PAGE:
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Great Purple Hairstreak (Atlides halesus)

Great Purple Hairstreak
Habitat: Mixed woodland, forest edges, and parks Garden Abundance: Occasional Wingspan: 1.25 to 2.0in Larval Host Plants: Mistletoe (Phoradendron leucarpum) Favorite Adult Nectar Sources: shepherd's needles (Bidens alba), redbud (Cercis canadensis), sweet white clover (Melilotus alba), butterfly weed (Asclepias tuberosa) and Chickasaw plum (Prunus angustifolia)

With a wingspan of nearly two inches, the great purple hairstreak dwarfs most other North American hairstreaks. With its large size, elaborate hair-like tails, bright orange abdomen and brilliant iridescent blue dorsal wing coloration this butterfly is a sight to see! Common throughout the southern half of the U.S., the great purple hairstreak is at home in a variety of habitats from urban parking lots to undisturbed forests. Readily attracted to flowers, the great purple hairstreak is a frequent garden visitor, being particularly fond of small-flowered plants.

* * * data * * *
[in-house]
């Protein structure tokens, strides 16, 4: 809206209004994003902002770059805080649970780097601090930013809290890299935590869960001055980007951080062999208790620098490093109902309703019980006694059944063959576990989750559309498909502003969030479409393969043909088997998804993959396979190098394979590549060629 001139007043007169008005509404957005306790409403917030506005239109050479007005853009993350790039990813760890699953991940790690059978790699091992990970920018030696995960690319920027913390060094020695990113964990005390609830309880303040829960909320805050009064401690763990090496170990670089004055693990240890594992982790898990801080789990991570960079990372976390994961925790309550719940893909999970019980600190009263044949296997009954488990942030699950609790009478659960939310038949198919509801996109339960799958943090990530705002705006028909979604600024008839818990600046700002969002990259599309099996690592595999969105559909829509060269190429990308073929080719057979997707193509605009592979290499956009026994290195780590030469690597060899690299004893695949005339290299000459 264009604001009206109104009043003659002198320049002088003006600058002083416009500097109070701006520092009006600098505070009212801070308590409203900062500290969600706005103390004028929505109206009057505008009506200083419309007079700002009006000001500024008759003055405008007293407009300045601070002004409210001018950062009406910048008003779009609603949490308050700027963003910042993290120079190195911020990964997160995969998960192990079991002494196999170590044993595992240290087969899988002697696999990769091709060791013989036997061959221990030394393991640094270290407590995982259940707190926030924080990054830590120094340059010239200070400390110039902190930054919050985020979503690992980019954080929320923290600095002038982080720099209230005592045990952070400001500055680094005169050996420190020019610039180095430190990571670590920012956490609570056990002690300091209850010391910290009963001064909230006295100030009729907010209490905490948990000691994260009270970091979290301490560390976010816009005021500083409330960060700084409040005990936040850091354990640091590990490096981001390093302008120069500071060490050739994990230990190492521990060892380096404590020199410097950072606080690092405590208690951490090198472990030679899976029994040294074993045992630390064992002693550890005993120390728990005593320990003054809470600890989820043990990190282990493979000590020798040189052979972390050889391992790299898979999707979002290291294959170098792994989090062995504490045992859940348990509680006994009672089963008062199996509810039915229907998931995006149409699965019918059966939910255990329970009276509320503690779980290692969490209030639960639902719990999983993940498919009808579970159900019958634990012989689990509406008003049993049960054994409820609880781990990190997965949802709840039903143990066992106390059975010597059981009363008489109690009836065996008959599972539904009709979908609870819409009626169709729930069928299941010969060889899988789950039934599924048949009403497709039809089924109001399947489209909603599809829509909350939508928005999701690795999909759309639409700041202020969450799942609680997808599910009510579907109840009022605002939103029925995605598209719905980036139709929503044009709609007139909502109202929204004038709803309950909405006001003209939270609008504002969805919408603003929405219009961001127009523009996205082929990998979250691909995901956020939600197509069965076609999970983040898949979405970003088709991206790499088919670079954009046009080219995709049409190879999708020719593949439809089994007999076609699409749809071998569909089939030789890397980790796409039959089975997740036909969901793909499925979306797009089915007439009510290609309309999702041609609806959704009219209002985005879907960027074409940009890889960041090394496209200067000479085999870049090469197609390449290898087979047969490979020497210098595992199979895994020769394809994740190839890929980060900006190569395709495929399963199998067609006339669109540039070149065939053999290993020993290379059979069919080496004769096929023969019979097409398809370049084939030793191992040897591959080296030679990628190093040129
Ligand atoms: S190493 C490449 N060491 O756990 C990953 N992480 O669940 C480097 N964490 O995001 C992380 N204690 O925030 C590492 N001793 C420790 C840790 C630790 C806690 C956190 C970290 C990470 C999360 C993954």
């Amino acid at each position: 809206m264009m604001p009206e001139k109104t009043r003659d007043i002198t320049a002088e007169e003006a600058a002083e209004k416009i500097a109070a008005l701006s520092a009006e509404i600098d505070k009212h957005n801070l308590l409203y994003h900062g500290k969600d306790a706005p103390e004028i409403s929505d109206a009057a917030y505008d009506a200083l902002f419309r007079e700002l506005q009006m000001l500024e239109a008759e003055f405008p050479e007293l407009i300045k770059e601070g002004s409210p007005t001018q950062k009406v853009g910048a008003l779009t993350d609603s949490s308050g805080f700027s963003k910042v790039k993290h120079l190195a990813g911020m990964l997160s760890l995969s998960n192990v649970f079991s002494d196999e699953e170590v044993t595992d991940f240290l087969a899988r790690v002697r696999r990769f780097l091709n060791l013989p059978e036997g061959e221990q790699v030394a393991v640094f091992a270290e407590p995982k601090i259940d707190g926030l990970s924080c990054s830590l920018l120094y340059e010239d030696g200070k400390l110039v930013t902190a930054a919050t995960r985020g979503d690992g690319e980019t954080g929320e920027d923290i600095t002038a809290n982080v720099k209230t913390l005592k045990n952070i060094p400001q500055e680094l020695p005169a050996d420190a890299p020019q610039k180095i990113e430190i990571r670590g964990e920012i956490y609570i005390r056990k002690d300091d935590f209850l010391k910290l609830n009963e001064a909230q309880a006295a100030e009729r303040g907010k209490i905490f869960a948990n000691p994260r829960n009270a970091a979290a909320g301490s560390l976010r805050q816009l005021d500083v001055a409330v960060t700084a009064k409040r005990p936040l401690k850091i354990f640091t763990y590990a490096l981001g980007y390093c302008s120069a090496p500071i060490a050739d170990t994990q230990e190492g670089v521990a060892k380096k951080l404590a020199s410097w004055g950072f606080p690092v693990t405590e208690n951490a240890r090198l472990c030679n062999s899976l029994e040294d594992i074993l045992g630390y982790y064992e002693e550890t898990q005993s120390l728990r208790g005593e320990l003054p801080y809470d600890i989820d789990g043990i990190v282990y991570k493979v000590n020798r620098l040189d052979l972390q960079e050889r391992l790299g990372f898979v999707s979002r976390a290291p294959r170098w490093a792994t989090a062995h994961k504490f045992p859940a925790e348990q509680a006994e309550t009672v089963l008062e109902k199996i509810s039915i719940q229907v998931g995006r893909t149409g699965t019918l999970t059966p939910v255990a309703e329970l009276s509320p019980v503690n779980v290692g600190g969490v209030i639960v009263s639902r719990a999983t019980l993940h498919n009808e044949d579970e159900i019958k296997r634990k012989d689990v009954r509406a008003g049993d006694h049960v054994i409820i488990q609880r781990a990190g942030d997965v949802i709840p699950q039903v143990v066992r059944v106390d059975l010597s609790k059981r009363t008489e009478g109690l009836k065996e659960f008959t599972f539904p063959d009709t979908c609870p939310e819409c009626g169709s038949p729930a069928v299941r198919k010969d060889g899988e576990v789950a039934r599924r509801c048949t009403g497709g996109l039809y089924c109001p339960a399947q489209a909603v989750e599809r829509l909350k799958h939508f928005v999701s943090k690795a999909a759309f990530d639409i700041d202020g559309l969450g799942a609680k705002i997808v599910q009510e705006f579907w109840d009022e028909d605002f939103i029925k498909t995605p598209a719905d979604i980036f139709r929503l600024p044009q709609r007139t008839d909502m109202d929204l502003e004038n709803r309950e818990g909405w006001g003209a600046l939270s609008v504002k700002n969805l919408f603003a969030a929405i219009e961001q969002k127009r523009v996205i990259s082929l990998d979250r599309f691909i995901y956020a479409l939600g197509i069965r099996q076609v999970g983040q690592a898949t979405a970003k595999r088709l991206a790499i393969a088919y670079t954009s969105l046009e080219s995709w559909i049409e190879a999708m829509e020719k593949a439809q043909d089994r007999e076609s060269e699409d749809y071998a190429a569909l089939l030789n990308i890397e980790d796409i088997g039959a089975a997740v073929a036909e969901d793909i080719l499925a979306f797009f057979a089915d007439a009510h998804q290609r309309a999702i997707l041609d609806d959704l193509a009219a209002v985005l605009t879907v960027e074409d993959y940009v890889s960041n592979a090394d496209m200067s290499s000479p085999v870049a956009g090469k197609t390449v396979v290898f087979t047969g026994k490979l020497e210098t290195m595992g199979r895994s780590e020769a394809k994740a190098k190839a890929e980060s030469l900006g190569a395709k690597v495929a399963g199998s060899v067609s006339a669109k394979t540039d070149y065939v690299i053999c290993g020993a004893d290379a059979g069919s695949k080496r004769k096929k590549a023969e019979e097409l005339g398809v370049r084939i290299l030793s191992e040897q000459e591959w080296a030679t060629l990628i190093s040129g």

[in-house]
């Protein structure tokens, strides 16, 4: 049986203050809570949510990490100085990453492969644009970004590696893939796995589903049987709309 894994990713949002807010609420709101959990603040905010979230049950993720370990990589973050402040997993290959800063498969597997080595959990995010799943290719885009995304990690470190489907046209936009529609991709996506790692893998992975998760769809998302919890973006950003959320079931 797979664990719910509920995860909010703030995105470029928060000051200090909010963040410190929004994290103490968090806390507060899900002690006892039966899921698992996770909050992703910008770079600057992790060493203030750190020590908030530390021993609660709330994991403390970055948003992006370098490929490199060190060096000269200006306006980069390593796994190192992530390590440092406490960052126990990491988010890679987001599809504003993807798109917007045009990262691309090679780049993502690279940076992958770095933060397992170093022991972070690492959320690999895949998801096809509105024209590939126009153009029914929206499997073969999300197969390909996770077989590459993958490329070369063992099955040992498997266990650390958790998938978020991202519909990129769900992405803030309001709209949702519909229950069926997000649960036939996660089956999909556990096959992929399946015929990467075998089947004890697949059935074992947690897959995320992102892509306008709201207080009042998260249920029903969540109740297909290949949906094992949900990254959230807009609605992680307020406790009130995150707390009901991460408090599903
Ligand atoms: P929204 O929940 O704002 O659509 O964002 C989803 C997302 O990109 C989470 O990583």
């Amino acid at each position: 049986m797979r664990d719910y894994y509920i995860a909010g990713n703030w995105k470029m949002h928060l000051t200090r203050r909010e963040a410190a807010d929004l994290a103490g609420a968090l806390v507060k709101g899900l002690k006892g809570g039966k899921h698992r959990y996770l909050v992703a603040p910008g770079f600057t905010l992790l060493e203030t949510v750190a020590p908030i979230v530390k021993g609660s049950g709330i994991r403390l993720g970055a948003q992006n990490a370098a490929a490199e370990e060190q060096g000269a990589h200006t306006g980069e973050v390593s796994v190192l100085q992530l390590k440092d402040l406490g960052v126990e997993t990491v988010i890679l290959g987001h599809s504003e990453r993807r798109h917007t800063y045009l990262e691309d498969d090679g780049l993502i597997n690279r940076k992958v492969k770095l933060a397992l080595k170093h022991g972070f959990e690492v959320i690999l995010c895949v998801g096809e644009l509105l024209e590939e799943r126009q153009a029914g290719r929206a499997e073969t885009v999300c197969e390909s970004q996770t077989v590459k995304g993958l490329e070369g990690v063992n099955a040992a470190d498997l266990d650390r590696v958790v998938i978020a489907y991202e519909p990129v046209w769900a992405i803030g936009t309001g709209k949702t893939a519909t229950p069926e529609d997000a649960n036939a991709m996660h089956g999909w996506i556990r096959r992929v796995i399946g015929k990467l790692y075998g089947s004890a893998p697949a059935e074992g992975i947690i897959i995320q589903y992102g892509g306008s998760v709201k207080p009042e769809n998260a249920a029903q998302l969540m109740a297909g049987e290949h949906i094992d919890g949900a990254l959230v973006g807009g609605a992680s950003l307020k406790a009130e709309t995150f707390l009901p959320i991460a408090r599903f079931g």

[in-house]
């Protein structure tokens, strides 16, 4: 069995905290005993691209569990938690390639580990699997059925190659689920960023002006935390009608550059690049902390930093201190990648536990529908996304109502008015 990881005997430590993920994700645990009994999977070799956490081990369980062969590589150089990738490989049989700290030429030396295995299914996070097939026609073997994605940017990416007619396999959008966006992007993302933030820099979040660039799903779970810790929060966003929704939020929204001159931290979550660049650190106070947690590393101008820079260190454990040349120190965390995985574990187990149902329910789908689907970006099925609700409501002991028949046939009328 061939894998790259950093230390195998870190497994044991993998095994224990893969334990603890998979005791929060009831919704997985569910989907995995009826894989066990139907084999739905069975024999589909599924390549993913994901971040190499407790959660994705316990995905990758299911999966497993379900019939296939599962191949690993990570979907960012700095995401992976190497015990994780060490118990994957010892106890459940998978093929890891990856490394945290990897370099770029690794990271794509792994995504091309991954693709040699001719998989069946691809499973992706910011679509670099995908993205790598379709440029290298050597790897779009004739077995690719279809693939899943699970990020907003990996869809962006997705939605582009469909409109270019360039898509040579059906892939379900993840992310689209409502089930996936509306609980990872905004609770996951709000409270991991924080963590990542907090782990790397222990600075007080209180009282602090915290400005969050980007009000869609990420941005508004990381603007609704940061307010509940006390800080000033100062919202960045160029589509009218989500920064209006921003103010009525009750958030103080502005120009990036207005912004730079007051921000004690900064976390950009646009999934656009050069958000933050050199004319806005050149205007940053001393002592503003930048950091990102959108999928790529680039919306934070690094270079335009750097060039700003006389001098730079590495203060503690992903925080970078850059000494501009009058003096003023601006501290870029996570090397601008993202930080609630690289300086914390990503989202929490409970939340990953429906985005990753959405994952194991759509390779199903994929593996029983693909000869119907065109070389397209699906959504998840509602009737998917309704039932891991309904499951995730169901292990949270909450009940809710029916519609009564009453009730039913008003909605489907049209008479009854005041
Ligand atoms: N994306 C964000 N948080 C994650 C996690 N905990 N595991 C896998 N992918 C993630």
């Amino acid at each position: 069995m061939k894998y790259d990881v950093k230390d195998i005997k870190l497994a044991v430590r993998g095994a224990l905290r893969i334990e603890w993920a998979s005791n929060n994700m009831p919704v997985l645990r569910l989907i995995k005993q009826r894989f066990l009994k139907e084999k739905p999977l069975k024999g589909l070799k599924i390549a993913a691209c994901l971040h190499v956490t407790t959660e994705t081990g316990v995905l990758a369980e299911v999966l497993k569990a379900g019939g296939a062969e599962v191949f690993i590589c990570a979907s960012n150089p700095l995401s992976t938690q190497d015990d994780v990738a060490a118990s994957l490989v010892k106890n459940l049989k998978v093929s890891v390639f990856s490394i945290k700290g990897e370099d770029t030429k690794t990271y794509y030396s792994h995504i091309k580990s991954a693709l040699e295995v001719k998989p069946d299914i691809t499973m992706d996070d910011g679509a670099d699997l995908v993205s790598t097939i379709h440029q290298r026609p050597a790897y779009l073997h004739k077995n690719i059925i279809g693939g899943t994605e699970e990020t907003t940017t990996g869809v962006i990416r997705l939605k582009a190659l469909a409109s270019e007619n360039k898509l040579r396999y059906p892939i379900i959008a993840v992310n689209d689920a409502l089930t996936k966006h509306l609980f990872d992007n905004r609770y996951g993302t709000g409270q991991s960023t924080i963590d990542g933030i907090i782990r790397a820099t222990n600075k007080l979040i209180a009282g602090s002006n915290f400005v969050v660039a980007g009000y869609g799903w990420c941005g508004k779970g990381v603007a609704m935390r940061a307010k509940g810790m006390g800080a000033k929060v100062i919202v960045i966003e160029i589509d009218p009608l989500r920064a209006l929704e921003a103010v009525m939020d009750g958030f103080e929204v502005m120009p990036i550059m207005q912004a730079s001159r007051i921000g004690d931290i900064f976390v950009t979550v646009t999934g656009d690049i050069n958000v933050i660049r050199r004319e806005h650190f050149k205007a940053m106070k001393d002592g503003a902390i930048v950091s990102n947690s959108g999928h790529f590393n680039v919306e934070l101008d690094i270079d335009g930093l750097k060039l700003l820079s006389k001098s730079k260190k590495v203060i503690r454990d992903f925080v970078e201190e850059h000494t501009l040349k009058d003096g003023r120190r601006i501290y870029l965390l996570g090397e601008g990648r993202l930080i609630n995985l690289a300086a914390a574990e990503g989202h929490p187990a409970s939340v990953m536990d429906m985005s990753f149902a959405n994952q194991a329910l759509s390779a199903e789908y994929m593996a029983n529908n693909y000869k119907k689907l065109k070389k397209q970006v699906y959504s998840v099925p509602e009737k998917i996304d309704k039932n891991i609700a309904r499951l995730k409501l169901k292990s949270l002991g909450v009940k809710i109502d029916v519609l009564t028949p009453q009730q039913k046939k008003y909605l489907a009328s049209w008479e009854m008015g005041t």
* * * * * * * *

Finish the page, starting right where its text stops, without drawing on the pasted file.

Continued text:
The green slug-like larvae feed on mistletoe, a common parasitic plant on various hardwood trees including oaks, pecans and walnuts. Once fully mature, the larvae venture down the trunk in search of a suitable place to pupate. The small dark brown pupae are often found at the base of large mistletoe-bearing trees or on nearby buildings.

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